Like most educators, I was stressed about what the school year would look like this fall. I think the spring was a trauma for most educators that none of us wants to be replayed this year. I felt no matter what I did in the spring, nothing measured up to the standards I had as a special educator in my high school Life Skills classroom.
I spent hours a day on the computer trying to deliver the instruction I knew my students needed. It was challenging, as all the time it took to make small videos online seemed to not deliver what I knew my kids needed, and the videos were time-consuming to load. After a few weeks of remote instruction, many students were unable to navigate Google Classroom due to a lack of computer skills and ended up with paper packets that I had to hand-deliver each week. I was overloaded with putting assignments into Classroom since the same homework wouldn’t work for each student, given the variety of skill levels I had in my class. There just never seemed to be enough time in the day, and I felt like every day I was waking up to the movie Groundhog Day.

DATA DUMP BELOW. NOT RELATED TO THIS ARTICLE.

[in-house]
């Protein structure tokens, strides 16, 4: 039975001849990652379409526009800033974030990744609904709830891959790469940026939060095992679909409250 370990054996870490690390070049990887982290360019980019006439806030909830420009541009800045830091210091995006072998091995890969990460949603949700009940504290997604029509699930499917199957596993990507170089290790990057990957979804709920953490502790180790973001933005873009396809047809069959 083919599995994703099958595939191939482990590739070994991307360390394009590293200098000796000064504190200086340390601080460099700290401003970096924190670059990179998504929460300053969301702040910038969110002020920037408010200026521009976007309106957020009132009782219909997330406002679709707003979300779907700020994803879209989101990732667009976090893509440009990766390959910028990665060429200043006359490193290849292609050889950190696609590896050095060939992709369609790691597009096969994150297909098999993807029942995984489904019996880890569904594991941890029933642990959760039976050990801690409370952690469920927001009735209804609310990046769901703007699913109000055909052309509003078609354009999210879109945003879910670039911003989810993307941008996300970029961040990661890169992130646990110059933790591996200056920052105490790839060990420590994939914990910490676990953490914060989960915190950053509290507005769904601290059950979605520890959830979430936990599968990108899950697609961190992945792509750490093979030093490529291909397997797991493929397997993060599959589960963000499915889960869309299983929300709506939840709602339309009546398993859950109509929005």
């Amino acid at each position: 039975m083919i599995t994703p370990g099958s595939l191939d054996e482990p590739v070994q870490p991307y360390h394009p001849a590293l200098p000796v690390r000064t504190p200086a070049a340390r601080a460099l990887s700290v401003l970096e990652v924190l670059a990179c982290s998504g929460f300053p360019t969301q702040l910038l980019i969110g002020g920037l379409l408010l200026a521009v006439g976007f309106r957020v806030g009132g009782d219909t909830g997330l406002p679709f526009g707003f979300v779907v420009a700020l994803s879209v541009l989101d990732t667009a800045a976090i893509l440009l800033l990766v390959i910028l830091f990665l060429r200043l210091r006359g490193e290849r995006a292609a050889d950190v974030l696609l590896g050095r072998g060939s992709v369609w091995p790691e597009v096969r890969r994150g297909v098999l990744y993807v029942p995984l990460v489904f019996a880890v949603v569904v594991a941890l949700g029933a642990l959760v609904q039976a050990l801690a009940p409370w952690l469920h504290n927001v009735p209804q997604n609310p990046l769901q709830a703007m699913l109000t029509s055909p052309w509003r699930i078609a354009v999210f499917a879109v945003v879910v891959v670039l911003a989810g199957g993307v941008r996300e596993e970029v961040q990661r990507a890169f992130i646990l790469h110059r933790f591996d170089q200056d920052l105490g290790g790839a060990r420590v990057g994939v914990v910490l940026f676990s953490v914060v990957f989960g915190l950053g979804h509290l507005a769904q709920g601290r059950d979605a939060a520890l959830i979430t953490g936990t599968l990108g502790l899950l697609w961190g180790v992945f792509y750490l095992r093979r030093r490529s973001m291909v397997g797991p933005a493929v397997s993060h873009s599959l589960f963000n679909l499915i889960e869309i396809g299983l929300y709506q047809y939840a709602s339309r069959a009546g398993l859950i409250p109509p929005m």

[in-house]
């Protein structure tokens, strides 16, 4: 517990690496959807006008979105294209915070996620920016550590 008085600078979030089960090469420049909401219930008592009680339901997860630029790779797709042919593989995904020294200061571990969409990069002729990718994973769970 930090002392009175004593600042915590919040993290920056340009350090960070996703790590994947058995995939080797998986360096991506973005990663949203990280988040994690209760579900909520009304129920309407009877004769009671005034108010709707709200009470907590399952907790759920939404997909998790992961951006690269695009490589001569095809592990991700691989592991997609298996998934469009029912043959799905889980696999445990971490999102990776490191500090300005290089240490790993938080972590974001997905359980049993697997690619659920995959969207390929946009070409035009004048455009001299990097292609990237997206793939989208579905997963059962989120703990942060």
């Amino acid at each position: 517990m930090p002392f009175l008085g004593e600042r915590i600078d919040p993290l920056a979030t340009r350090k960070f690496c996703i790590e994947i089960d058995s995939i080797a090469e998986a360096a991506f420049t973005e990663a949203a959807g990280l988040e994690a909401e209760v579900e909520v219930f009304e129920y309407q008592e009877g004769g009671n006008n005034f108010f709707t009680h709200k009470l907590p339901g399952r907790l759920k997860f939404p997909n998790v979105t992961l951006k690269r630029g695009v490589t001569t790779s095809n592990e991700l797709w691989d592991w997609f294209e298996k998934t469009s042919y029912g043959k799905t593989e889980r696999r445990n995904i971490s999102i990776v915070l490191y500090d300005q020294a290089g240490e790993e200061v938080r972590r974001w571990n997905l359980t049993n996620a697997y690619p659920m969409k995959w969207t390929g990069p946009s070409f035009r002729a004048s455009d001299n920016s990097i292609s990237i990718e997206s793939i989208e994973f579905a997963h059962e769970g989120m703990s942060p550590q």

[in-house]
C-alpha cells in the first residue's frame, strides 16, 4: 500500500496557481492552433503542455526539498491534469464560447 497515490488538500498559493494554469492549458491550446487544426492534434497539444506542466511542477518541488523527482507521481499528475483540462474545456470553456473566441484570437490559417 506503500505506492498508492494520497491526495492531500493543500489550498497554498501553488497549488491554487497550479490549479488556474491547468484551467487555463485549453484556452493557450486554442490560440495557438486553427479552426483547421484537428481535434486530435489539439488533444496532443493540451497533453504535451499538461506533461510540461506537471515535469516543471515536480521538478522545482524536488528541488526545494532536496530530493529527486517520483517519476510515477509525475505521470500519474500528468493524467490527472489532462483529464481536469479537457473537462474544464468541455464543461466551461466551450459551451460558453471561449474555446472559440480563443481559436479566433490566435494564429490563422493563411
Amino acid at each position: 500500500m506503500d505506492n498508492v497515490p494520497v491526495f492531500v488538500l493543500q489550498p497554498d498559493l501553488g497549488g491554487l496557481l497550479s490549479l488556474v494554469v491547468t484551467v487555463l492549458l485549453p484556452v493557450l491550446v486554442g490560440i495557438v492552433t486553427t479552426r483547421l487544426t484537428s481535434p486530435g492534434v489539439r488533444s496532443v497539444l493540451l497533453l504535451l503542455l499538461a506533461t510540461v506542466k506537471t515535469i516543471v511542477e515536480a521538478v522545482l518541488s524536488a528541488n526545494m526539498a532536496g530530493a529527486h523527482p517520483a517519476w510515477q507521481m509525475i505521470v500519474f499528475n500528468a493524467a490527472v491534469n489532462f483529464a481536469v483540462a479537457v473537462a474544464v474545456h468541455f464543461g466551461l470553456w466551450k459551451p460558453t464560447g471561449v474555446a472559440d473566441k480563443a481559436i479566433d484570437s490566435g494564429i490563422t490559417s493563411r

I was really scared of what the fall would look like, especially since my school was coming back into session and my students with disabilities had the option of being in session all day every day. I also knew I had a few students whose families had chosen to keep them remote in the fall. I didn’t know how I would find time to meet the needs of my students who would still be at home while also teaching to those in person all day.